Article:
Following Ravilious – Newhaven Views was the free public art trail of giant billboards, placed around Newhaven, East Sussex, from August to 29 October 2023.

Paintings of the town by Eric Ravilious from the 1930’s sat alongside a new work each from contemporary artists; Emily Allchurch, Jo Lamb, Charlie Prodger, and Mark Titchner, their responses inspired by Ravilious and the modern Newhaven landscape.

The public art trail was curated collaboratively with local champions from Newhaven’s art scene and forms part of Towner’s centenary celebrations demonstrating the gallery’s commitment to contemporary art in East Sussex.

Ravilious on Denton Island photo © Rob Harris

The Trail Map

Download the trail map


Eric Ravilious,
Channel Steamer Leaving Harbour, 1935

Emily Allchurch
Return to Port (after Ravilious), 2023


Eric Ravilious,
James and the Foremost Prince, 1934

Mark Titchner
Blessed Are The Eyes That See The Things We See, 2023


Eric Ravilious,
Lighthouses at Newhaven, 1935

Charlie Prodger
Vision Machines (Cliff), 2023


Eric Ravilious,
Newhaven Harbour, 1936

Jo Lamb
Early Morning, Newhaven, 2018

About Eric Ravilious

Eric Ravilious (22 July 1903 – 2 September 1942) was a British painter, designer, book illustrator and wood-engraver. He was born in London but grew up in Eastbourne where his father ran an antique shop.

Ravilious is best known for his watercolours of the South Downs, Essex, and other English landscapes. His works typically depict the landscape with an off-kilter, modernist sensibility and clarity, often including a recognition of human intervention, such as fencing, farm implements or discarded machinery . In WWII he served as a war artist, and was the first British war artist to die on active service when the aircraft he was in was lost off Iceland in 1942.

Ravilious in Newhaven

Newhaven Harbour lies within walking distance of Furlongs, the home of artist and Ravilious’ friend Peggy Angus. Ravilious would regularly visit Angus and undertake painting trips around the area, including to Newhaven, where he was attracted by the busy port, ships, and industrial machinery. As manmade objects with personality, ships were an ideal complement to Ravilious’s fascination with wheeled vehicles.

During a later Newhaven visit, from mid-September into October 1940, Ravilious made six paintings, one of them later lost at sea. He climbed up to the fort, and painted its ditches and retaining walls perched on the cliffs and overlooking the harbour, where he and Bawden had worked five years earlier. A number of these Coastal Defences are now held in the collections of the Imperial War Museum and Aberdeen Art Gallery.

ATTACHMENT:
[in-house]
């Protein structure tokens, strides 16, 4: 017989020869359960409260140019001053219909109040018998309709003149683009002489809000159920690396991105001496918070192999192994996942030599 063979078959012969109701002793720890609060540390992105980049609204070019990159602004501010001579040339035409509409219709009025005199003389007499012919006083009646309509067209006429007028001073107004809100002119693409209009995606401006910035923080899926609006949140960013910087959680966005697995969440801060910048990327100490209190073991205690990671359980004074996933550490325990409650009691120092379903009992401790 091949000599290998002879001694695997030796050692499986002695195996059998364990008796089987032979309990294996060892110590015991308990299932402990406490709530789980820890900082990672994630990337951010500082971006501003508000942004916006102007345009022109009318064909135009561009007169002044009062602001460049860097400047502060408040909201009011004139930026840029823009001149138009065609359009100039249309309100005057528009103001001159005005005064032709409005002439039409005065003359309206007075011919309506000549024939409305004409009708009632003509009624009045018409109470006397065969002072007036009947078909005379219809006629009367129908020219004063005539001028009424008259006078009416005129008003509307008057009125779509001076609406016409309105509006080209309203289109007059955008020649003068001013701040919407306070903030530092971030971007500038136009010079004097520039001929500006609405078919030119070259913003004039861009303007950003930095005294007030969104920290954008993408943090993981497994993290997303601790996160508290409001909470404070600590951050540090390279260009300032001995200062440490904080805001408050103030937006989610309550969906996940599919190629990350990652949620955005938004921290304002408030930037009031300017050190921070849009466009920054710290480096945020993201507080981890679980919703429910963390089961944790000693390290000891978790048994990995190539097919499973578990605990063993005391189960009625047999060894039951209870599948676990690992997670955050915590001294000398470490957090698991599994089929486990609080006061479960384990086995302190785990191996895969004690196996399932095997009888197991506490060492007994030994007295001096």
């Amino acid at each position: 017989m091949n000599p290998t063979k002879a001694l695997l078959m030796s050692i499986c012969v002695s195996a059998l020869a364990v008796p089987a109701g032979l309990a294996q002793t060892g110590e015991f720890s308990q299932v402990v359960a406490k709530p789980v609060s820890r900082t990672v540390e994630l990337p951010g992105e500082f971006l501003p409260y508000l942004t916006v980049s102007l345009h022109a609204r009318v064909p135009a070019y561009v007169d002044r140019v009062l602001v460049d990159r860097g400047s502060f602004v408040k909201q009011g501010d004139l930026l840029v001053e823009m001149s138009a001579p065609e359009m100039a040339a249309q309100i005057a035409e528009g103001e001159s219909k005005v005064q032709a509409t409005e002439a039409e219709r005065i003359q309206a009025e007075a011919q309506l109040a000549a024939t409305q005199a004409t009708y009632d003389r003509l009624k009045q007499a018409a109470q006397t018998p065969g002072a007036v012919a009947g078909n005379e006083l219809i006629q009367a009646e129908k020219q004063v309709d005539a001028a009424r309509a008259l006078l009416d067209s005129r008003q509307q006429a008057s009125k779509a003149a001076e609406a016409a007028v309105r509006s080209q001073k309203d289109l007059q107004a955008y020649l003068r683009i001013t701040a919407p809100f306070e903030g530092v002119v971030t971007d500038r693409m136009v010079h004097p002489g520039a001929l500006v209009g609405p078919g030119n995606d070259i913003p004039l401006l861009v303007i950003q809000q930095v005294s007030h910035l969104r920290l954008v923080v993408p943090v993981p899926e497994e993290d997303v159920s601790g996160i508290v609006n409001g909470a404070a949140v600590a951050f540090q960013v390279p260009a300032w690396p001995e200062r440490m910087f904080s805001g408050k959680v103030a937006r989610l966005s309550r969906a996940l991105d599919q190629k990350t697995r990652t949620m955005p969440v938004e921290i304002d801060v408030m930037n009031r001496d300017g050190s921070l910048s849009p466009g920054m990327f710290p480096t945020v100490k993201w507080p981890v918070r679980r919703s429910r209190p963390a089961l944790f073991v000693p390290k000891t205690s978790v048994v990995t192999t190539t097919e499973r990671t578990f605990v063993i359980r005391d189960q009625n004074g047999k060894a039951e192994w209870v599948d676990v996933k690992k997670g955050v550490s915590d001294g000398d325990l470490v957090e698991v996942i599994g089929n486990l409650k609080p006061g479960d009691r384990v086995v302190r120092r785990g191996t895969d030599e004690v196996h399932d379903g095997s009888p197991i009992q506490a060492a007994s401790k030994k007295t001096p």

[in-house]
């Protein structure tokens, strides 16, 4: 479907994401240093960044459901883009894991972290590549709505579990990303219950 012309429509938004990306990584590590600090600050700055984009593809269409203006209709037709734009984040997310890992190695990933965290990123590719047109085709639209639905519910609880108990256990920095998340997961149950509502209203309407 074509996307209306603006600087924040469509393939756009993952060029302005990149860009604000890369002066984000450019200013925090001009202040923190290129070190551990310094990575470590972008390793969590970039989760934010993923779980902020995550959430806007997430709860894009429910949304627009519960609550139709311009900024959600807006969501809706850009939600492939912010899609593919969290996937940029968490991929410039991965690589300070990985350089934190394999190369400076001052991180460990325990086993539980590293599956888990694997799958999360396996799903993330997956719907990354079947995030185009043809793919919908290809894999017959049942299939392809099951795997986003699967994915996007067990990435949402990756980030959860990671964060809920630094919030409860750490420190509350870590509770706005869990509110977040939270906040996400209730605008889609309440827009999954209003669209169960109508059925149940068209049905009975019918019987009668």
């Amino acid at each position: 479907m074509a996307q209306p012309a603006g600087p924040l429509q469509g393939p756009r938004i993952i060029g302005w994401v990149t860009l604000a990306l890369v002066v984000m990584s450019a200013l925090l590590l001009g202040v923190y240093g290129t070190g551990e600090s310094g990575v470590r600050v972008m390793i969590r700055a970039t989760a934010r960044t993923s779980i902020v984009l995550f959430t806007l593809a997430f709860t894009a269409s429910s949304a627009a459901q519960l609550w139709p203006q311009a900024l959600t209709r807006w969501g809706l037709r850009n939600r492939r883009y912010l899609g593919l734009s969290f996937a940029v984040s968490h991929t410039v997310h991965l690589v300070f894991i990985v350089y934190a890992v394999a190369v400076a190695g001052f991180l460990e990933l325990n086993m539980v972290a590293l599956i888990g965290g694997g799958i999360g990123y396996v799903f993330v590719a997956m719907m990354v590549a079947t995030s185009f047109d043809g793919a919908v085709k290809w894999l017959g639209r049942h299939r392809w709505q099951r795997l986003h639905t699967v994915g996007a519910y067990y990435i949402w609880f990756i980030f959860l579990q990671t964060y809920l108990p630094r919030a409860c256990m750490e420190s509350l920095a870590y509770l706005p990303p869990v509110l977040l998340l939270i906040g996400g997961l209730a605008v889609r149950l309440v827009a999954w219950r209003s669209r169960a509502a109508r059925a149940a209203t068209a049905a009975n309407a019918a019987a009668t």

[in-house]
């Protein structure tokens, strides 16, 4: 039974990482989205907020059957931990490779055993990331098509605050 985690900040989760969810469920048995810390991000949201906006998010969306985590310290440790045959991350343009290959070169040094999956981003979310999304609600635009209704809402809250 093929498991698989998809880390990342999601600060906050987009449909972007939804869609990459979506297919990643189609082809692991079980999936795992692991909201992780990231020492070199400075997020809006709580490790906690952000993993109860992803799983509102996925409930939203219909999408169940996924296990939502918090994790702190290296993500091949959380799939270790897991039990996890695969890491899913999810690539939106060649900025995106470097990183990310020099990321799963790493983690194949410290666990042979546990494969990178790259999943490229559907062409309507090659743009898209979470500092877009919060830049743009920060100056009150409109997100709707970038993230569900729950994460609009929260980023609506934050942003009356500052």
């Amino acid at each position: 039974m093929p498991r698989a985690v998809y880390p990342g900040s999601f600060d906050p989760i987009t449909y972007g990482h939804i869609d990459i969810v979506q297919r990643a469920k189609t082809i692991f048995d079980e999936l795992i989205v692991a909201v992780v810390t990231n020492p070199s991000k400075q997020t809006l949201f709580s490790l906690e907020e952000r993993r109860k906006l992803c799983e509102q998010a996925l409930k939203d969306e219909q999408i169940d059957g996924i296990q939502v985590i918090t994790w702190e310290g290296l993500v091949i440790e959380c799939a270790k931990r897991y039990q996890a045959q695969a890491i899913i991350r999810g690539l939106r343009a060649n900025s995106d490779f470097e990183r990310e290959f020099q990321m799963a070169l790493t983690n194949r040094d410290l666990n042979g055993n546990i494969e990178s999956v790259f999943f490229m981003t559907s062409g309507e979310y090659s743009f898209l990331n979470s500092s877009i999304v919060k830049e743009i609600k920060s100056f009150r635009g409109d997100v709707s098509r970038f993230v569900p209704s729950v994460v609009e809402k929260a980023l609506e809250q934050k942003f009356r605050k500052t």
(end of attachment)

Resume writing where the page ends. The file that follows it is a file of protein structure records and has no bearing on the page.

Newhaven today

Newhaven is a town of 12,000 inhabitants, situated on the south coast of England, Brighton 10 miles to the west, Eastbourne 10 miles east. Steps away from the South Downs National Park, the coast is a UNESCO world biosphere region, and the town’s ferry terminal is one of the UK’s main arrival and departure points for sea travel across the Channel.

The banks of the estuary are a transit point for the components and remains of industry, hosting scrap metal merchants, asphalt and aggregate suppliers and an enormous spaceship shaped waste recycling plant. A memorial statue to Ho Chi Minh can be found on the West Quay to commemorate the Vietnamese president’s time spent as a pastry chef on the ferry after WW1.

The town’s estuary makes it an ideal place to land fish, the maritime industries are an integral part of the fabric of the community and its employment opportunities. The river Ouse, which leads to the historic town of Lewes a few miles to the north, is on course to be the first river in England to be granted legal rights, as part of a movement to bolster protection for nature through the law.

The town has long been a place favoured by makers and artisans, formerly the home of the Parker Pens plant, it now hosts furniture designer Mark Fish, and this project’s fabrication collaborator, modular house manufacturers Boutique Modern. The thriving community of artists and creative practitioners include the directors of a new high-street contemporary art gallery, theatre producers, writers, musicians and festival and event producers.

Our Supporters

A big thank you to the people at the following companies for supporting and championing Creative Newhaven. We salute you!

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